OAKLAND, Calif. - California Attorney General Rob Bonta and other prosecutors convened Tuesday in Oakland - a city that just reached its 101th homicide - to discuss how to reduce the number of murders.
"We all know what's happening in our nation right now and we all know that it's unacceptable," he said. "Bullets fired indiscriminately, lives taken in mass on a daily basis. The pain feels, of course, particularly acute in recent days. What once felt like a flood has turned into an ocean of gun violence. Pain and heartbreak for survivors and for their families."
Bonta recently formed an Office of Gun Violence Prevention, meant to share ideas on how to lower the number of deadly shootings. He said it's unique in the nation because it complements the Bureau of Firearms.
Oakland has been plagued by gunfire.
Last week, gunmen enter the King Estate campus and wounded six people in what police described as a gang-related fight.
On Saturday, two Berkeley High brothers – 15-year-old Angel and 17-year-old Jazy Sotelo Garcia -- were gunned down at an Oakland party.
"Their future ripped away from them, their family inflicted with a wound so deep it will never fully heal," Bonta said.
On Monday, Louis Truehill, 60, was killed – the city's 100th victim of homicide in 2022.
His nephew, Kentrell Killens, who works for Oakland's Department of Violence Prevention, said Truehill was his uncle.
"I'm trying to muster up the strength to comfort his children who are finding out today that their father has been murdered," he said. "So it's very difficult to try and hold it together and yet you're hurting yourself."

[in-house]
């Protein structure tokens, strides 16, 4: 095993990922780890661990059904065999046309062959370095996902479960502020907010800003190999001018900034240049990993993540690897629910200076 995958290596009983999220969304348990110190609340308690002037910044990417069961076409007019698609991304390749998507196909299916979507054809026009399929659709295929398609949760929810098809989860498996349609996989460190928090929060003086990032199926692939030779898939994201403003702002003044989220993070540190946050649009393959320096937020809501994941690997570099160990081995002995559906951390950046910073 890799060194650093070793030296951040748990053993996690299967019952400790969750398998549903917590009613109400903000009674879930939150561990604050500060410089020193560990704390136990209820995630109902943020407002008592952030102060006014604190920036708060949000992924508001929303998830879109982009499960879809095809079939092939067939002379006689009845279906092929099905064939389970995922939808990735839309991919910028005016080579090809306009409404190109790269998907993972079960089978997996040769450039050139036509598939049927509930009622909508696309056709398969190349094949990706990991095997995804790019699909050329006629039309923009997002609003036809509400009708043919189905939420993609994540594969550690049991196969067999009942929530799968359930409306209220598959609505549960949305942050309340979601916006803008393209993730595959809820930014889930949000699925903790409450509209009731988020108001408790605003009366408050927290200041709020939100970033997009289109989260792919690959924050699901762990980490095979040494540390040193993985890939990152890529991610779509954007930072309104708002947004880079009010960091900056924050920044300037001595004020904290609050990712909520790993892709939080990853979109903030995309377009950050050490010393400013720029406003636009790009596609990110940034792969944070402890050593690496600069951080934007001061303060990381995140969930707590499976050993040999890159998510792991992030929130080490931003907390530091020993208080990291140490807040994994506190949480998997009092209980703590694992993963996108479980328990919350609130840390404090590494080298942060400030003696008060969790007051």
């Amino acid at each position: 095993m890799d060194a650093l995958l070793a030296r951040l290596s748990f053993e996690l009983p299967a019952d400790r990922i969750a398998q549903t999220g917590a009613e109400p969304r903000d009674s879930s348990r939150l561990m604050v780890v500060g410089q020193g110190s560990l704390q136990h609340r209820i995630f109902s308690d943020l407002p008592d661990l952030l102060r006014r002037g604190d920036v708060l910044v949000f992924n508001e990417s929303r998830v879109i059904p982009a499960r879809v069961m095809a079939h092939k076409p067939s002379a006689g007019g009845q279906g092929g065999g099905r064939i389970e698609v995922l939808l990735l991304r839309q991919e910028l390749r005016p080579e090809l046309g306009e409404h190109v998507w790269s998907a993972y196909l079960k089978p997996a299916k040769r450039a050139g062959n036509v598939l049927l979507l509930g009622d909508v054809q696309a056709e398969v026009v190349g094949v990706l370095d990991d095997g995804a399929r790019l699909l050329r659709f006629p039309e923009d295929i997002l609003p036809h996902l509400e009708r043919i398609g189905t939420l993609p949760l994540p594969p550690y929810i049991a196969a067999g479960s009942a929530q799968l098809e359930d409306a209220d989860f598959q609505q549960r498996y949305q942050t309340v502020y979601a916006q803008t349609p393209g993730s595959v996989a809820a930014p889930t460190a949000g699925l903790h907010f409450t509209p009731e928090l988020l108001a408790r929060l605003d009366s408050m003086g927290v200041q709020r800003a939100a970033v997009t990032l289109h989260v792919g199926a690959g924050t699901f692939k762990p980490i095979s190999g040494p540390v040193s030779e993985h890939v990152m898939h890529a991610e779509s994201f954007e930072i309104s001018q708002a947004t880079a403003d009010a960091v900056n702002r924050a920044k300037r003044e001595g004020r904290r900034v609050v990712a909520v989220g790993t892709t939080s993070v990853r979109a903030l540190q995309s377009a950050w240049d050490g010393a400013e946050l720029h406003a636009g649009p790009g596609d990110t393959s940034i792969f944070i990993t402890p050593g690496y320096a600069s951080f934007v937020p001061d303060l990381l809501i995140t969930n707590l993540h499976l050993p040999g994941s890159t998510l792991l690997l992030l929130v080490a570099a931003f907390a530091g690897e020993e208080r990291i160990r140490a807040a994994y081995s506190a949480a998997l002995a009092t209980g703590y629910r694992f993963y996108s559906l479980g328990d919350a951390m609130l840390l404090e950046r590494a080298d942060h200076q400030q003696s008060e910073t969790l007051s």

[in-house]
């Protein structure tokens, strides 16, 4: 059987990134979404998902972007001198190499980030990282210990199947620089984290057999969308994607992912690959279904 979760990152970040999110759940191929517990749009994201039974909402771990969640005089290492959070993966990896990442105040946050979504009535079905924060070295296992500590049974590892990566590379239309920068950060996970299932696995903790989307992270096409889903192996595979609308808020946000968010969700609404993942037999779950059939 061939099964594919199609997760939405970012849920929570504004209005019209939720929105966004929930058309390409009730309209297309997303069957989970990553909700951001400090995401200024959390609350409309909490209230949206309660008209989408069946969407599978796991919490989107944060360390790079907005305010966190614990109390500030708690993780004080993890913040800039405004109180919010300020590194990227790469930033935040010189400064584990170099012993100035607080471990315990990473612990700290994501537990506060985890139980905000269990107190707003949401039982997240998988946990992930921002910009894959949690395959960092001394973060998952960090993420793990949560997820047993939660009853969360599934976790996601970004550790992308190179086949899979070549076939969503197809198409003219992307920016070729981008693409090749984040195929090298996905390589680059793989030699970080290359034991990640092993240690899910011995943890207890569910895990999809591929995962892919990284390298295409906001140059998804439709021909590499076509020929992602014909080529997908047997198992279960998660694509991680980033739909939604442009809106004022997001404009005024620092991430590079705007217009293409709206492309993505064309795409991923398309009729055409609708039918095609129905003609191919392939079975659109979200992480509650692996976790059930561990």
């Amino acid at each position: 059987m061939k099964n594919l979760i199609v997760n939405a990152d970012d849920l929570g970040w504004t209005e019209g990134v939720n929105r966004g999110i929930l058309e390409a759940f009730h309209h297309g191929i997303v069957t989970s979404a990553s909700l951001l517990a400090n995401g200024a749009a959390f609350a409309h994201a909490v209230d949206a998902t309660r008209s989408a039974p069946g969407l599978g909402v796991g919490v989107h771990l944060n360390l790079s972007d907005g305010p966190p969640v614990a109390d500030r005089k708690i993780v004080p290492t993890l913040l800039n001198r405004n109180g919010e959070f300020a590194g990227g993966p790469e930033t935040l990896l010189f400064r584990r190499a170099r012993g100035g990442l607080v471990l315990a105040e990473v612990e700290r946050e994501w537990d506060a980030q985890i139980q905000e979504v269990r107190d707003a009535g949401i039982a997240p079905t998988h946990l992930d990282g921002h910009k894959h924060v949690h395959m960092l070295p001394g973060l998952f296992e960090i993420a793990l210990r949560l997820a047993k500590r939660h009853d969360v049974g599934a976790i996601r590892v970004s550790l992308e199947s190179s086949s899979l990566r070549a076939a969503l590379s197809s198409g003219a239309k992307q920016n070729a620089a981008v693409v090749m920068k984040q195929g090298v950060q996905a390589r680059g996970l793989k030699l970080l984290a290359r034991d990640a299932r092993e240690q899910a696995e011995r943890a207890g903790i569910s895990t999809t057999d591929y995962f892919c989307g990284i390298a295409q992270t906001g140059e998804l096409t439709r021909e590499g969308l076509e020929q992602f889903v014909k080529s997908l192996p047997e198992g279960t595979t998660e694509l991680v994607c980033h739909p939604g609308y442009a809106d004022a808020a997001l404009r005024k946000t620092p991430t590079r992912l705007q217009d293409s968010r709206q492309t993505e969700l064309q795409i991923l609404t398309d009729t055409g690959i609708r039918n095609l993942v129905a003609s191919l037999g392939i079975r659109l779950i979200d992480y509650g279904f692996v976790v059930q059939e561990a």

And hours before Bonta was set to speak, Oakland police that a man had been killed as they were responding to a catalytic converter theft.
All this tragedy, Bonta said, means Californians need to do something.
"We get to work. We roll up our sleeves, we put our heads down and do the work," he said.
He said the state Department of Justice has been taking legal action against firearm traffickers and ghost gun manufacturers, as well as retailers.
He said already, his office has taken over 20,000 guns out of "dangerous hands."
Bonta added that he's sponsoring legislation promoting red flag laws, which allows authorities to confiscate guns from people who are deemed a threat to themselves or others.
Despite this tool, Bonta said that not enough counties are making use of them, and he gave San Diego a particular shout out.
In California, only 1,384 restraining orders were issued in 2021, and data shows that 32 percent of those were issued in San Diego, which represents just 8% of the state's population.
"There are 57 other counties that can do what San Diego is doing," he said. "Stop gun violence before it happens, prevent it from happening with an evidence based approach in red flag law. So we need to replicate these results across the state."